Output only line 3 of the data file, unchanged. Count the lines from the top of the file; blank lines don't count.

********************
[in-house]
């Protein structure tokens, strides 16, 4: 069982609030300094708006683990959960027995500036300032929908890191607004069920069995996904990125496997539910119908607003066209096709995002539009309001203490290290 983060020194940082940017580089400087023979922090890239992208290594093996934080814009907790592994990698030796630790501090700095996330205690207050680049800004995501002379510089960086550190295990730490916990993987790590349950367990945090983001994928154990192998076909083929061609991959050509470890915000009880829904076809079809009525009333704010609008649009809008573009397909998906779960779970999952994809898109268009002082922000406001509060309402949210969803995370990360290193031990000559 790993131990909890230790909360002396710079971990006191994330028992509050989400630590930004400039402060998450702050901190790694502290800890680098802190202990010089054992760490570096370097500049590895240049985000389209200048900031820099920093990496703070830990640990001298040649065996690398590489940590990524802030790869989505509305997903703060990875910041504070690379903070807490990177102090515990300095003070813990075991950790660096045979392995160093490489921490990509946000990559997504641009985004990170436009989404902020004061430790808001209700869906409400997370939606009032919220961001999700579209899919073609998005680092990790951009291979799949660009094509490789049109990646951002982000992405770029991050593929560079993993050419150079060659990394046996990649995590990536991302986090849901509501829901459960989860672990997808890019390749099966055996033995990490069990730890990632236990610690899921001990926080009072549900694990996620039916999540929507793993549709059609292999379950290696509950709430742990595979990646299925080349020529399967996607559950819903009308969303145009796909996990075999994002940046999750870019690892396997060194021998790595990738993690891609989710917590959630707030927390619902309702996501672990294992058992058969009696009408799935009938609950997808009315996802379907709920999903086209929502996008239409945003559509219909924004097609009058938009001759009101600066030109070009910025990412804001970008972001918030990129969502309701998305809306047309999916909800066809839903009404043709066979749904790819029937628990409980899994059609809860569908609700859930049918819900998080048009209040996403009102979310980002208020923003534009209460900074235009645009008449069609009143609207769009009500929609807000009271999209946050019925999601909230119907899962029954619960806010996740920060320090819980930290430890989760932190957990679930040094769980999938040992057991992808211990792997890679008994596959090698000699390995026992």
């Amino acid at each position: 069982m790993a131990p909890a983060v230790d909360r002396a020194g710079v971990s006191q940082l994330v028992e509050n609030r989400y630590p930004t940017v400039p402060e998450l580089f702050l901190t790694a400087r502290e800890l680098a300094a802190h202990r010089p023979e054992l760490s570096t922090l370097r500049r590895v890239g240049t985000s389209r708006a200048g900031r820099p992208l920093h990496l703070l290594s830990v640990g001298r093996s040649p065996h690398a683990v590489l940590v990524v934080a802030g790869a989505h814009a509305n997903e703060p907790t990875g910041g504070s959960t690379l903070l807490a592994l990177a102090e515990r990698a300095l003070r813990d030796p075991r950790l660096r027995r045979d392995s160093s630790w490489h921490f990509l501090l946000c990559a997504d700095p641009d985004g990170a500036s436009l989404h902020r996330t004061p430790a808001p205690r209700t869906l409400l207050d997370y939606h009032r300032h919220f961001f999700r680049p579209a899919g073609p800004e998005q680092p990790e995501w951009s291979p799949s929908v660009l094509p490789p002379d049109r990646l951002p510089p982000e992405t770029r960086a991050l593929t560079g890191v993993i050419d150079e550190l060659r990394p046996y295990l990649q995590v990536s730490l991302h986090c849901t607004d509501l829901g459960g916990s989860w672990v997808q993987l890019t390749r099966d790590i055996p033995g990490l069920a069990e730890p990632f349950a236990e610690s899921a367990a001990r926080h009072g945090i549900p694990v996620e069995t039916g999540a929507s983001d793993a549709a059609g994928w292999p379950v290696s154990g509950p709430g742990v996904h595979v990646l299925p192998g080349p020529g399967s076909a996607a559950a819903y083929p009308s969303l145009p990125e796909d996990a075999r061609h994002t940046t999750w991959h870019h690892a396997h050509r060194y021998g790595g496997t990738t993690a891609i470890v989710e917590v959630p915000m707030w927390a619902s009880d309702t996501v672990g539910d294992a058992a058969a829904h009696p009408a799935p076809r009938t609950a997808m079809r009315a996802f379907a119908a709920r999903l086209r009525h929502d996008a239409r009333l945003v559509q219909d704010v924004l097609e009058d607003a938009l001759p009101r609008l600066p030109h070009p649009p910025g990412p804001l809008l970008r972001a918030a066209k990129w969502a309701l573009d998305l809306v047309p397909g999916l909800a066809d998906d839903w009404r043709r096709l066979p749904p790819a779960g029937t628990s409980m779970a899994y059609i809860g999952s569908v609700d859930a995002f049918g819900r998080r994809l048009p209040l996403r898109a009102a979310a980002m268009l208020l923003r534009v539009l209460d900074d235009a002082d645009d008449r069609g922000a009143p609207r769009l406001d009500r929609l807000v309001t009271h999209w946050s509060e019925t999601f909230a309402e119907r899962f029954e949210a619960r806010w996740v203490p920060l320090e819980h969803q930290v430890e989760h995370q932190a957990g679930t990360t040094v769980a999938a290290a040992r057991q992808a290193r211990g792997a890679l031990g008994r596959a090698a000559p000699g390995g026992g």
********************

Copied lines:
């Amino acid at each position: 069982m790993a131990p909890a983060v230790d909360r002396a020194g710079v971990s006191q940082l994330v028992e509050n609030r989400y630590p930004t940017v400039p402060e998450l580089f702050l901190t790694a400087r502290e800890l680098a300094a802190h202990r010089p023979e054992l760490s570096t922090l370097r500049r590895v890239g240049t985000s389209r708006a200048g900031r820099p992208l920093h990496l703070l290594s830990v640990g001298r093996s040649p065996h690398a683990v590489l940590v990524v934080a802030g790869a989505h814009a509305n997903e703060p907790t990875g910041g504070s959960t690379l903070l807490a592994l990177a102090e515990r990698a300095l003070r813990d030796p075991r950790l660096r027995r045979d392995s160093s630790w490489h921490f990509l501090l946000c990559a997504d700095p641009d985004g990170a500036s436009l989404h902020r996330t004061p430790a808001p205690r209700t869906l409400l207050d997370y939606h009032r300032h919220f961001f999700r680049p579209a899919g073609p800004e998005q680092p990790e995501w951009s291979p799949s929908v660009l094509p490789p002379d049109r990646l951002p510089p982000e992405t770029r960086a991050l593929t560079g890191v993993i050419d150079e550190l060659r990394p046996y295990l990649q995590v990536s730490l991302h986090c849901t607004d509501l829901g459960g916990s989860w672990v997808q993987l890019t390749r099966d790590i055996p033995g990490l069920a069990e730890p990632f349950a236990e610690s899921a367990a001990r926080h009072g945090i549900p694990v996620e069995t039916g999540a929507s983001d793993a549709a059609g994928w292999p379950v290696s154990g509950p709430g742990v996904h595979v990646l299925p192998g080349p020529g399967s076909a996607a559950a819903y083929p009308s969303l145009p990125e796909d996990a075999r061609h994002t940046t999750w991959h870019h690892a396997h050509r060194y021998g790595g496997t990738t993690a891609i470890v989710e917590v959630p915000m707030w927390a619902s009880d309702t996501v672990g539910d294992a058992a058969a829904h009696p009408a799935p076809r009938t609950a997808m079809r009315a996802f379907a119908a709920r999903l086209r009525h929502d996008a239409r009333l945003v559509q219909d704010v924004l097609e009058d607003a938009l001759p009101r609008l600066p030109h070009p649009p910025g990412p804001l809008l970008r972001a918030a066209k990129w969502a309701l573009d998305l809306v047309p397909g999916l909800a066809d998906d839903w009404r043709r096709l066979p749904p790819a779960g029937t628990s409980m779970a899994y059609i809860g999952s569908v609700d859930a995002f049918g819900r998080r994809l048009p209040l996403r898109a009102a979310a980002m268009l208020l923003r534009v539009l209460d900074d235009a002082d645009d008449r069609g922000a009143p609207r769009l406001d009500r929609l807000v309001t009271h999209w946050s509060e019925t999601f909230a309402e119907r899962f029954e949210a619960r806010w996740v203490p920060l320090e819980h969803q930290v430890e989760h995370q932190a957990g679930t990360t040094v769980a999938a290290a040992r057991q992808a290193r211990g792997a890679l031990g008994r596959a090698a000559p000699g390995g026992g």